Appeal launched to help policewoman paralysed after terror attack move back in with her family

We just want to bring Tsippi home


An Israeli policewoman who narrowly survived a terrorist attack last September is still stuck in hospital — and her only chance of rejoining her family any time soon appears to be a crowdfunding campaign.

Tsippi Yacobian was on duty just outside Jerusalem’s Old City when she was repeatedly stabbed in the neck. The married mother-of-two has lasting injuries and is confined to a wheelchair in Hadassah Mount Scopus Hospital.

She is unable go back to her family home in Jerusalem because it cannot be altered to accommodate her special needs, which are so serious that she now needs 24-hour care and cannot even press a button to call a lift.

But house prices in the city have risen so much that even with the state assistance available, she cannot afford a suitable home there.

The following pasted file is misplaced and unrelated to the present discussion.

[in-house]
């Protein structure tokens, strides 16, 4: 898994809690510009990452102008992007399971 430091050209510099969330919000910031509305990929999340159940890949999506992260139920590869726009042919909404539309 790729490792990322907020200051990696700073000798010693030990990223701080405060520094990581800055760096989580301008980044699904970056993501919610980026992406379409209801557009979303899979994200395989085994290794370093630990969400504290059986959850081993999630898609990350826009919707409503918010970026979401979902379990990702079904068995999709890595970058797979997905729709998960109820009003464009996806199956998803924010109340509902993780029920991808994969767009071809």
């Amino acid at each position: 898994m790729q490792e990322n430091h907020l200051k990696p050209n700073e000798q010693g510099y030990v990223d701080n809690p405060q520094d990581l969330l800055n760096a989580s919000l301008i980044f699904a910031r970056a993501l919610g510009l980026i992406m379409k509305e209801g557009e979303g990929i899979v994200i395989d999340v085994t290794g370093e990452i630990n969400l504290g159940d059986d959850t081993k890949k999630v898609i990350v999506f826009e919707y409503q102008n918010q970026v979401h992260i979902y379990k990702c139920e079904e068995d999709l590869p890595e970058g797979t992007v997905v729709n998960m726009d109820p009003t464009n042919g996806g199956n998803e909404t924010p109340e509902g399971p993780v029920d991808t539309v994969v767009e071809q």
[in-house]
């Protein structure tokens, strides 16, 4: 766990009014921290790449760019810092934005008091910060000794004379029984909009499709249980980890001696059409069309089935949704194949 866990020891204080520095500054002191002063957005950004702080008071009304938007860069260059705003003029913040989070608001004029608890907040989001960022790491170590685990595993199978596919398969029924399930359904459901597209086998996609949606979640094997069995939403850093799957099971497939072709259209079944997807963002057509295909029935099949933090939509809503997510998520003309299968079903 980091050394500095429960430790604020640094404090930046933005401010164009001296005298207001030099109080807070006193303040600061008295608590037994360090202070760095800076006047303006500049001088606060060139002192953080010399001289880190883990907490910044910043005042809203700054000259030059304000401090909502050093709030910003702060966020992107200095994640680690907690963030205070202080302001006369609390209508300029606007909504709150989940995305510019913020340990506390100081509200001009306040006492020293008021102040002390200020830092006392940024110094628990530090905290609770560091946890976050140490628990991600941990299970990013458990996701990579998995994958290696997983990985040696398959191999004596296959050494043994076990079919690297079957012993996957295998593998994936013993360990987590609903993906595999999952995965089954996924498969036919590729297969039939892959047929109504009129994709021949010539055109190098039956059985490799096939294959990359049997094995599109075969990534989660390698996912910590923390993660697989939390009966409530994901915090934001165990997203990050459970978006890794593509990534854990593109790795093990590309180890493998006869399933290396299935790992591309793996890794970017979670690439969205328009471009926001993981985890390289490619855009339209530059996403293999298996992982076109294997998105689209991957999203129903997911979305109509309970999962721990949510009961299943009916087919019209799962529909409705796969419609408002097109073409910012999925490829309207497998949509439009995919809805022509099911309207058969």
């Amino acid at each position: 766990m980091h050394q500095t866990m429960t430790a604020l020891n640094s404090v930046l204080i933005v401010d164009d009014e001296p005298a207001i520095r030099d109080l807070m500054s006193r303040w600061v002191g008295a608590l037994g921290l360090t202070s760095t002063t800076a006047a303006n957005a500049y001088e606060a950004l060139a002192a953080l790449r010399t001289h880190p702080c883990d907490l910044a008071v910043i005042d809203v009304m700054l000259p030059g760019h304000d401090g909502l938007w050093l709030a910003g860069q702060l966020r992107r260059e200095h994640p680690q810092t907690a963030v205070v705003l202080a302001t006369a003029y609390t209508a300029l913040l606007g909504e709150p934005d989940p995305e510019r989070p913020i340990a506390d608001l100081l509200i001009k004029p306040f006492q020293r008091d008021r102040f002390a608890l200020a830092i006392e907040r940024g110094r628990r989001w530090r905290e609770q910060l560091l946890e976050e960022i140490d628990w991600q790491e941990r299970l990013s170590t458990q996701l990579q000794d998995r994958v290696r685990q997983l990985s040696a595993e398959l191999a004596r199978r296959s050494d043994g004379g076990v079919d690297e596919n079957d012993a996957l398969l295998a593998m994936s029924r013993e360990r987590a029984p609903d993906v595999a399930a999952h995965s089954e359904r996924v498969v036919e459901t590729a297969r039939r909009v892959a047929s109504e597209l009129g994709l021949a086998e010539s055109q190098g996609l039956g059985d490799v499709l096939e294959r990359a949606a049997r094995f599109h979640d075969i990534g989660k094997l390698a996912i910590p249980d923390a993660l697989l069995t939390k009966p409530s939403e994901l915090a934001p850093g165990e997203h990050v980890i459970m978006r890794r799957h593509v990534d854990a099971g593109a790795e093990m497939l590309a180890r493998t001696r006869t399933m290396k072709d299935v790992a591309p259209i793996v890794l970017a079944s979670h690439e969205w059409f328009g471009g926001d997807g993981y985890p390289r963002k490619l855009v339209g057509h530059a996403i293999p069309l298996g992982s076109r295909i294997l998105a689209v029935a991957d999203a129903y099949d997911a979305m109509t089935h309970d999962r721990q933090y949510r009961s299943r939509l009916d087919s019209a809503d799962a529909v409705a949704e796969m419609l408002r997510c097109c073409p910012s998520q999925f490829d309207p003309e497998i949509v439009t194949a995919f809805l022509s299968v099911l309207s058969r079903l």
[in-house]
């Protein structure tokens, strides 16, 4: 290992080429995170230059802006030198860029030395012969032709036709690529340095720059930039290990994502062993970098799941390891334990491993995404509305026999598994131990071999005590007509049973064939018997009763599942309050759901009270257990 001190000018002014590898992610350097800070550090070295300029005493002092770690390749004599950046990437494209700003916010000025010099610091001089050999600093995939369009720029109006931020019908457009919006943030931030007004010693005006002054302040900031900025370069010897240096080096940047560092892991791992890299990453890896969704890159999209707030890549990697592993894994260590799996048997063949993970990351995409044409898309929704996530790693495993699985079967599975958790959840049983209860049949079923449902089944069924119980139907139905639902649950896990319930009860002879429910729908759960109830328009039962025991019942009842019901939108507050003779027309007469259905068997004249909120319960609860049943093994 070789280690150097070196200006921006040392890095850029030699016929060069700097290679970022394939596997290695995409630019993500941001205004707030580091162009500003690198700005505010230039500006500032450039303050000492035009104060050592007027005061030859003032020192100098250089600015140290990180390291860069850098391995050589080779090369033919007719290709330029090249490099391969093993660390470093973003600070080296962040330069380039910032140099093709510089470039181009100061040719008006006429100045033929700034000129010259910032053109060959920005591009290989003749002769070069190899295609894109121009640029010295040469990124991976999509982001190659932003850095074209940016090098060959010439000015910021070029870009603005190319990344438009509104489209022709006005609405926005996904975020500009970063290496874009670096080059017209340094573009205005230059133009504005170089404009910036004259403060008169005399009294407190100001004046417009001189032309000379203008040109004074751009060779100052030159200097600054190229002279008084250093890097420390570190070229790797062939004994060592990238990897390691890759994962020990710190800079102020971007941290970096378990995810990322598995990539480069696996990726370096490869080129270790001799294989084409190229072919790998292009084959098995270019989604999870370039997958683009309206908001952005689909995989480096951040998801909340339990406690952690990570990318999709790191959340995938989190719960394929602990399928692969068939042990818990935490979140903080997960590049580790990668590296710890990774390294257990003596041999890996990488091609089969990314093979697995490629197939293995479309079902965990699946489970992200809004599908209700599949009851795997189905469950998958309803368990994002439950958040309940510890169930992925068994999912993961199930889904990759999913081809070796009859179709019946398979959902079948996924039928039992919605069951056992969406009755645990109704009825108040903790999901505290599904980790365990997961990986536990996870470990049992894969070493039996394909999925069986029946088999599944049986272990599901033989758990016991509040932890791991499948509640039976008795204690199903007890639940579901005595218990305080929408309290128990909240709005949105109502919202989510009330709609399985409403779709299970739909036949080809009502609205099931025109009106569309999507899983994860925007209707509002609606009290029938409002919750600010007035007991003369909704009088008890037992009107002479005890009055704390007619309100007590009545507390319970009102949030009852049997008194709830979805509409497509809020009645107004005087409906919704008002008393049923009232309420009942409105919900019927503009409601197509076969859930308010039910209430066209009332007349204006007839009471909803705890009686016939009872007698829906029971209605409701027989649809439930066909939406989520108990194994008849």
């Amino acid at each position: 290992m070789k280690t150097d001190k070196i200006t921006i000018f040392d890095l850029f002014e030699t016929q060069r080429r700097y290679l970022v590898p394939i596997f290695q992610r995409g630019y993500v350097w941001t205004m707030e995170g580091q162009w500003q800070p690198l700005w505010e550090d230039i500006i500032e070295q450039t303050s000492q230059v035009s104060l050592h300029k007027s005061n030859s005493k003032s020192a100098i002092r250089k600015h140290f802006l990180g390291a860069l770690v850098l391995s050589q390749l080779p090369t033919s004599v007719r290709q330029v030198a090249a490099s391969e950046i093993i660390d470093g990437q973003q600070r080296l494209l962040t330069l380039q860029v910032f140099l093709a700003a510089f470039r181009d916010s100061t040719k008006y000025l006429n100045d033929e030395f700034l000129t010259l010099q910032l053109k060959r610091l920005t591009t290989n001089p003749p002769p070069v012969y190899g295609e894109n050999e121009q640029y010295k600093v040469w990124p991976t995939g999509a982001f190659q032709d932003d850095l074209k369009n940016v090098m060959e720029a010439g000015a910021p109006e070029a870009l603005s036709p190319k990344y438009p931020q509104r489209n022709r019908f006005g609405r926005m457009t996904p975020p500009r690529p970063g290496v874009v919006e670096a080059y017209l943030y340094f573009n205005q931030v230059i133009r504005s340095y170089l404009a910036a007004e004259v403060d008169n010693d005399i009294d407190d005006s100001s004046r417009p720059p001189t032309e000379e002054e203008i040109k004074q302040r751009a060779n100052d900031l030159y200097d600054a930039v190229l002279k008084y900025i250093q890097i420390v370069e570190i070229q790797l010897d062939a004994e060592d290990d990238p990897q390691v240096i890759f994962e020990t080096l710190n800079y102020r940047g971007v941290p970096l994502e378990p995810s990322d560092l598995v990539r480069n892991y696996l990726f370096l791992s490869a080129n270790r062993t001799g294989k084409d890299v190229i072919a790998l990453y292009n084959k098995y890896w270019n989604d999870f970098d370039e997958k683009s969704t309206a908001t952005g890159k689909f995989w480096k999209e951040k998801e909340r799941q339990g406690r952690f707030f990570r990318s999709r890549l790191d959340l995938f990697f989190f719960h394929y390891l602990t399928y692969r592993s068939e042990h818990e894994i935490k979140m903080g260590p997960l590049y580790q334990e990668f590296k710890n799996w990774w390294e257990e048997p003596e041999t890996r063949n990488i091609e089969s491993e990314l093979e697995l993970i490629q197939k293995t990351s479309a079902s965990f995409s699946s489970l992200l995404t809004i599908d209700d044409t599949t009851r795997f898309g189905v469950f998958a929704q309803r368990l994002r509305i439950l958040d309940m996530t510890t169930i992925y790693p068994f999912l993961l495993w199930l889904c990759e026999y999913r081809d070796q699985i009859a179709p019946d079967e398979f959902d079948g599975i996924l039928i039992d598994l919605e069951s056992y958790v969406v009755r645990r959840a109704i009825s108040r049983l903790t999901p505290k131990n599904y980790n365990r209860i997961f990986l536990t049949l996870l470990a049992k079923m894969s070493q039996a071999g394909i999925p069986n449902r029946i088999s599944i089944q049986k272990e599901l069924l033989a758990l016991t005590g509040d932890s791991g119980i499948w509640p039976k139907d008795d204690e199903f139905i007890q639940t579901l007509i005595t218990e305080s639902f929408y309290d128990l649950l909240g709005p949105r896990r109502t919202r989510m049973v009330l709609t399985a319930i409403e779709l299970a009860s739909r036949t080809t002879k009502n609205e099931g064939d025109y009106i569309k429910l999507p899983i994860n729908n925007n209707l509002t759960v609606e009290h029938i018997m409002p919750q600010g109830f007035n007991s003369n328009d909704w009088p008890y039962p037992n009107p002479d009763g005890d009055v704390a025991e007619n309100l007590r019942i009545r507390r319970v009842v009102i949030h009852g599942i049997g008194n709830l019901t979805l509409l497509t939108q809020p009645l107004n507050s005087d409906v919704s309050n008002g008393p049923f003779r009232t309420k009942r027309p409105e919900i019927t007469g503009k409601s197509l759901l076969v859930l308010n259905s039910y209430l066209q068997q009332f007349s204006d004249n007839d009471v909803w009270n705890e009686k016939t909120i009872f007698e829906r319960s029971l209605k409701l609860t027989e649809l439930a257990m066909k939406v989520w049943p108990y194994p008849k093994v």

Ms Yacobian said that hospital life was deadly boring and she wants to — and is ready to — go home. “From 3pm you sit, you sit, nothing to do,” she said.

Now, a man who bumped into her father has started a crowdfunding campaign to raise NIS 1 million (£215,000) to enable her to buy and adapt a suitable home in Jerusalem. “This woman, like the policemen killed last Friday, was protecting Israel,” said Uri Schechter, adding: “So we need to take care of her.”

Mr Schechter, a senior staffer from the Tzohar organisation of modern-Orthodox rabbis, happened to meet Mrs Yacobian’s father when he was lost in Jerusalem and asking for directions.

“I met a Jewish person who was sad, said ‘what’s wrong?’ and he told me a little about his daughter,” Mr Schechter said.

The story touched him deeply. “She’s in hospital for nine months, and it’s like she’s in prison,” Mr Schechter said. He called friends and they decided to set up the campaign, which is already almost a third of the way towards its target.

He said felt a strong duty to help the family: “They are a simple people — the husband is a trader at [the Jerusalem market] Mahane Yehuda and they don’t have money or connections,” Mr Schechter said.

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